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Former Pastor Charged in 1975 Murder of 8-Year-Old Who Was Last Seen Alive Heading to Bible Camp

“David Zandstra is... a monster,” Delaware County District Attorney Jack Stollsteimer said of the man accused of killing 8-year-old Gretchen Harrington. “He is every parent’s worst nightmare."

By Grace Jidoun
How To Stay Safe From Kidnapping

A young girl’s diary entry from 1975 and a haunting memory from a childhood sleepover helped lead to the arrest of a former pastor for the murder and kidnapping of another little girl.

David Zandstra, 83, has been charged in the abduction and murder of 8-year-old Gretchen Harrington, who was last seen alive setting out for bible camp on foot from her home in Marple Township, Pennsylvania 48 years ago, the state's Delaware County District Attorney’s Office announced Monday.

He's been charged with criminal homicide; murder of the first, second, and third degree; kidnapping of a minor; and possessing an instrument of crime.

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“David Zandstra is... a monster,” Delaware County District Attorney Jack Stollsteimer said during a press conference announcing the charges Monday afternoon. “He is every parent’s worst nightmare."

In a statement, Stollsteimer added, “Gretchen’s murder created a ‘before’ time and an ‘after’ time for an entire community — and for an entire county. This heinous act left a family and a community forever changed."

A mugshot of Daniel Zandstra and a photo of Gretchen Harrington

Stollsteimer said that Zandstra has admitted to the crimes, stating, "Justice has been a long time coming, but we are proud and grateful to finally be able to give the community an answer."

On the morning of August 15, 1975, Gretchen left her home on 27 Lawrence Road in Marple Township at approximately 9:30 a.m. to walk to her summer bible camp. The camp took place at two churches situated on the same property. Zandstra was the pastor of one of the churches, Trinity Church Chapel Christian Reform Church, from 1969 to 1976, and Gretchen’s father served as pastor at the second, the Reformed Presbyterian Church.

The children enrolled in the camp started the day with activities led by Zandstra at Trinity, who then transported the children in either a Volkswagen bus or his own green Rambler station wagon to the second church, according to the district attorney's office.

When Gretchen never showed up at Reformed church that day, her father asked Zandstra to call the police, according to an affidavit of probable cause for Zandstra’s arrest obtained by The Delaware County Daily Times.

According to the affidavit, neighbors reported seeing Gretchen speaking with the driver of either a green station wagon or a two-tone Cadillac that morning.

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Zandstra was questioned at the time, but the then-pastor denied ever seeing Gretchen on the date of her abduction.

Just under two months after she was last seen alive, skeletal remains were discovered in nearby Ridley Creek State Park on October 14, 1975. They were later identified as Gretchen's.

An autopsy on the girl's remains found that the manner of death was homicide and the cause was cranial cerebral injuries. Multiple pieces of Gretchen's clothing were also found but the case went cold for decades.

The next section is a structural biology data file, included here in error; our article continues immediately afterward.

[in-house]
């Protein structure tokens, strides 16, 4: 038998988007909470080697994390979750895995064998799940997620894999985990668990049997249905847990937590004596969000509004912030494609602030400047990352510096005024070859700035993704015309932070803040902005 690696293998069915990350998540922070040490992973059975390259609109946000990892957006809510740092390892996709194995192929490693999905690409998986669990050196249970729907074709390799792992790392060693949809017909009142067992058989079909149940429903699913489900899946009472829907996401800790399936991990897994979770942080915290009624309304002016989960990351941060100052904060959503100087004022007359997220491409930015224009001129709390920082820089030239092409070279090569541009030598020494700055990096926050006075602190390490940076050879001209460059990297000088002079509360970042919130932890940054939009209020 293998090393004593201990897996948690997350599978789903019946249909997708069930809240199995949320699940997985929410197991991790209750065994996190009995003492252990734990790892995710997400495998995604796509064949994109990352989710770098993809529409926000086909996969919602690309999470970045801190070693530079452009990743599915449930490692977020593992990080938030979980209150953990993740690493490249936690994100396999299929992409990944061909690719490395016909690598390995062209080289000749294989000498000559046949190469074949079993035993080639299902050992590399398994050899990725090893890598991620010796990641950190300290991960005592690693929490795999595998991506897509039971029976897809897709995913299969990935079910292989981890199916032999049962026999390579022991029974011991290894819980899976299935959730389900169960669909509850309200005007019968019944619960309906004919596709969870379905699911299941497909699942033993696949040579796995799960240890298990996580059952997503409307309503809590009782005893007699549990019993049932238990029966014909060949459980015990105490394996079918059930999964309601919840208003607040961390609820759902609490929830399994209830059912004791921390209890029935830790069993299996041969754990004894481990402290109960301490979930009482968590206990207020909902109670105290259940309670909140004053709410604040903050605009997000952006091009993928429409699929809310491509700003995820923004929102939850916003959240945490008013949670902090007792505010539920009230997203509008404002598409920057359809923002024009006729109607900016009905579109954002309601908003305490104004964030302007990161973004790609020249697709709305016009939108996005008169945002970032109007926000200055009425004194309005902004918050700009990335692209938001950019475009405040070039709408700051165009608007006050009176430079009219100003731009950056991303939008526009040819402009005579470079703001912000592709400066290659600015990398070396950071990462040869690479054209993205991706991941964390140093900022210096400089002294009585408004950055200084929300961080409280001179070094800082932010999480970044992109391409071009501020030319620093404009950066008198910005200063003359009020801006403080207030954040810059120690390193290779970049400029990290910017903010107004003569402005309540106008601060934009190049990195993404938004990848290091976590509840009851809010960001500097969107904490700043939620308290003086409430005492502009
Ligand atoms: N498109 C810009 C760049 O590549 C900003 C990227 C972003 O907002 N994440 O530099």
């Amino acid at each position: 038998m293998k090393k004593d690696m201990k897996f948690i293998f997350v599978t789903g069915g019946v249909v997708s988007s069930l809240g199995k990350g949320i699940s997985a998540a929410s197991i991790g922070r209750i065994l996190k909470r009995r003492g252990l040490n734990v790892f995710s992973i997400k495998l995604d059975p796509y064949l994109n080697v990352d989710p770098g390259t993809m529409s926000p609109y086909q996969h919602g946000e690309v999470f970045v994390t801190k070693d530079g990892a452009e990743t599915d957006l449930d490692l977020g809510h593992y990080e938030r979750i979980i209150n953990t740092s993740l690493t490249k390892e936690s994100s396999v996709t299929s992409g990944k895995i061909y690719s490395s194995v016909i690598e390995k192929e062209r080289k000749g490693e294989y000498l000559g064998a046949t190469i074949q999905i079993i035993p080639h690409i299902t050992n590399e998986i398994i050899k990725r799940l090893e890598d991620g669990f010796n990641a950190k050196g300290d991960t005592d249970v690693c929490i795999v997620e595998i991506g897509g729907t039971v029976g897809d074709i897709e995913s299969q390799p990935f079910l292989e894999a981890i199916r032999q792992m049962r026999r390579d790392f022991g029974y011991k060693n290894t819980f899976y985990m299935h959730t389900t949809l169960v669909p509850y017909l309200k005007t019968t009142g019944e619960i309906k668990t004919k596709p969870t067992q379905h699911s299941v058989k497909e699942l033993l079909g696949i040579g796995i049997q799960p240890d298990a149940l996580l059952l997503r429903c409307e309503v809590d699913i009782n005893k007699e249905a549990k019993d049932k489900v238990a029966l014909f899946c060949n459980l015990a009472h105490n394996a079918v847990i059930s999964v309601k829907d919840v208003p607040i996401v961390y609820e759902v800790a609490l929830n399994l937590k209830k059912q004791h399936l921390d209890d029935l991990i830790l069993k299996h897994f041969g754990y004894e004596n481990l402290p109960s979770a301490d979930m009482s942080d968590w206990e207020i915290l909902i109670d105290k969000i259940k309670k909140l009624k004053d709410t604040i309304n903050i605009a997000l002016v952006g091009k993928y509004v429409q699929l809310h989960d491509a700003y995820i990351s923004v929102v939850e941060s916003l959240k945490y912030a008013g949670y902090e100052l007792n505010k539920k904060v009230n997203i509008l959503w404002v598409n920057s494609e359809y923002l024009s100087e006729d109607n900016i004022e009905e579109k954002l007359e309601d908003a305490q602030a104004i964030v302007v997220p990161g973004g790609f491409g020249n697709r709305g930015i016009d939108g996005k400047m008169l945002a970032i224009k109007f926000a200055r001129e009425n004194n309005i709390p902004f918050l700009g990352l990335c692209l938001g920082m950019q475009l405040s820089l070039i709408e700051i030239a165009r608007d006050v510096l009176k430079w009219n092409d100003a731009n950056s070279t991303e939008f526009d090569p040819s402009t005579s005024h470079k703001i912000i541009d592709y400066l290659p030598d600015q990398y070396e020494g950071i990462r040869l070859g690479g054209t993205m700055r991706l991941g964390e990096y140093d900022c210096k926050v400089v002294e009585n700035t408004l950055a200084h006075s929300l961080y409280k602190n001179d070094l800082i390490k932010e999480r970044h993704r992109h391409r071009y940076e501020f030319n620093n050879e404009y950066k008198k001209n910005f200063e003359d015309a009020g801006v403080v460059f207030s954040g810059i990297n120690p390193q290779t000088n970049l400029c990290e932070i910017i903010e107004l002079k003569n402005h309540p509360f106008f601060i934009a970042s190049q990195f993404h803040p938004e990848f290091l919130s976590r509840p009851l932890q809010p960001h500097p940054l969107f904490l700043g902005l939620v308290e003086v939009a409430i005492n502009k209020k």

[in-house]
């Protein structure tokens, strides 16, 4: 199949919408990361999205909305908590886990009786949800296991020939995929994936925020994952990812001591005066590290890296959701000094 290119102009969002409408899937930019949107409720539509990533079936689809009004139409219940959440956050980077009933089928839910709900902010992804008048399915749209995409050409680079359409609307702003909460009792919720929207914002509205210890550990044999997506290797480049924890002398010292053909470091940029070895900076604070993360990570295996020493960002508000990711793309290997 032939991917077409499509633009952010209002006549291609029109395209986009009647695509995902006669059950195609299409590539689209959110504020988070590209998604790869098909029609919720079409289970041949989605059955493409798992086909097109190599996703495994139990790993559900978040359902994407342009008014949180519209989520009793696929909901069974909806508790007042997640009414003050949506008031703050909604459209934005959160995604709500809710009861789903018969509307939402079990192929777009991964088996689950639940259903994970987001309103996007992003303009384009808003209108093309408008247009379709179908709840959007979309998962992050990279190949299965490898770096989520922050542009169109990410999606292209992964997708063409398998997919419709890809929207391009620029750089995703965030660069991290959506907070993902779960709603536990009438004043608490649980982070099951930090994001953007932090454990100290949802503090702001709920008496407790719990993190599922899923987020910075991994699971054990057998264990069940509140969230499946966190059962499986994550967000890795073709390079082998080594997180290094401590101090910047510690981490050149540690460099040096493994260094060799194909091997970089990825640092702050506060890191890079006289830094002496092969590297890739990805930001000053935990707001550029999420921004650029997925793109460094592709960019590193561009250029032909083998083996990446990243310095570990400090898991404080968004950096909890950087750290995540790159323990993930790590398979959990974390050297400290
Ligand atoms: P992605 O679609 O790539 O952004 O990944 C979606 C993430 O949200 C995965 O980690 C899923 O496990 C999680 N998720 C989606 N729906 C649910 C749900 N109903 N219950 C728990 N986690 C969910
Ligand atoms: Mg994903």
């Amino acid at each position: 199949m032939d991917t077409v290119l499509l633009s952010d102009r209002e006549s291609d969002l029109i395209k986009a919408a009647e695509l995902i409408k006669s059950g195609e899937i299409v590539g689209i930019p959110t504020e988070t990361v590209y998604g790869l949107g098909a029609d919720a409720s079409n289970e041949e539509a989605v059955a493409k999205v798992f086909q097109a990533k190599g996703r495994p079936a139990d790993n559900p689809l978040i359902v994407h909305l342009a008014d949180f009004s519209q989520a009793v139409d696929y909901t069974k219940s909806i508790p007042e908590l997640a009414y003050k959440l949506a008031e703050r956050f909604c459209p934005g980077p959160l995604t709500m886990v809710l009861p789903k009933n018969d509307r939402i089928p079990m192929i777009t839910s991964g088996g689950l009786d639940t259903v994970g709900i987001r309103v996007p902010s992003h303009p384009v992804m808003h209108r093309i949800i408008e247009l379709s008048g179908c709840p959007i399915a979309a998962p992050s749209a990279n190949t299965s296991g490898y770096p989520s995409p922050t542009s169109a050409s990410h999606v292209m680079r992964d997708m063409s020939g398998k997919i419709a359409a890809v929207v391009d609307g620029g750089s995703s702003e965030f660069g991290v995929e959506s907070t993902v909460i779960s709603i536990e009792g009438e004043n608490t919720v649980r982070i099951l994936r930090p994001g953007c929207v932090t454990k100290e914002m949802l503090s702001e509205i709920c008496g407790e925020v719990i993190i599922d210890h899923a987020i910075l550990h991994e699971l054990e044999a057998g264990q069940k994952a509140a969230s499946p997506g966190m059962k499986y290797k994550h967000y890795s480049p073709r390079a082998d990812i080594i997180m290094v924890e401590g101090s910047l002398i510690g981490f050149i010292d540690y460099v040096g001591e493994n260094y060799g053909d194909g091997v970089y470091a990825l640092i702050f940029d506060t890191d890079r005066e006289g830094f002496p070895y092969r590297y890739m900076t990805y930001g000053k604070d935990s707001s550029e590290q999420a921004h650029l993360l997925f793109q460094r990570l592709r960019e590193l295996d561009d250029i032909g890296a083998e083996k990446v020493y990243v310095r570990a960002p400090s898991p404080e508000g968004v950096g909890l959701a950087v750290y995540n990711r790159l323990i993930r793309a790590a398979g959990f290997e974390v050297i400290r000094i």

On January 2 of this year — more than 47 years after Gretchen’s murder — police interviewed a close friend of Zandstra’s daughter who went to sleepovers at his house in the 1970s. She told them that she woke up during one such sleepover to find Zandstra groping her groin area when she was 10 years old. When she confided in Zandstra’s daughter about what happened, the daughter replied that he did that sometimes, according to the district attorney's office. 

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This individual also recalled that a child in her class was nearly kidnapped twice, and in her diary from 1975, she had written that she suspected Zandstra was probably behind this.

Armed with this new info, police met with Zandstra in Marietta, Georgia, where he lives now, on July 17 of this year.

At first, he denied being involved with Gretchen's disappearance, but after being told of their interview with the woman who alleged sexual misconduct, Zandstra ultimately admitted to seeing Gretchen walking alone along Lawrence Road the morning she went missing, according to the district attorney's office. 

He allegedly admitted that he was driving a green station wagon that day, as several witnesses have stated. Zandstra also admitted to offering Gretchen a lift and taking her to a wooded area, the district attorney's office stated. Zandstra allegedly told authorities he parked his car and instructed the girl to take off her clothes. When she wouldn't do so, he used his fist to hit her head, according to the DA's office.

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Zandstra allegedly told investigators that Gretchen was bleeding at this point, and he thought she was dead, so he tried to cover her body up and left her in the wooded area.

“Justice does not have an expiration date," Lieutenant Jonathan Sunderlin of the Pennsylvania State Police said in a statement Monday. "Whether a crime happened fifty years ago or five minutes ago, the residents of the Commonwealth can have confidence that law enforcement will not rest until justice is served."

A DNA sample was collected from Zandstra to be submitted to the Combined DNA Index System (Codis) so it can be compared to DNA collected in cold cases in Pennsylvania and nationwide.

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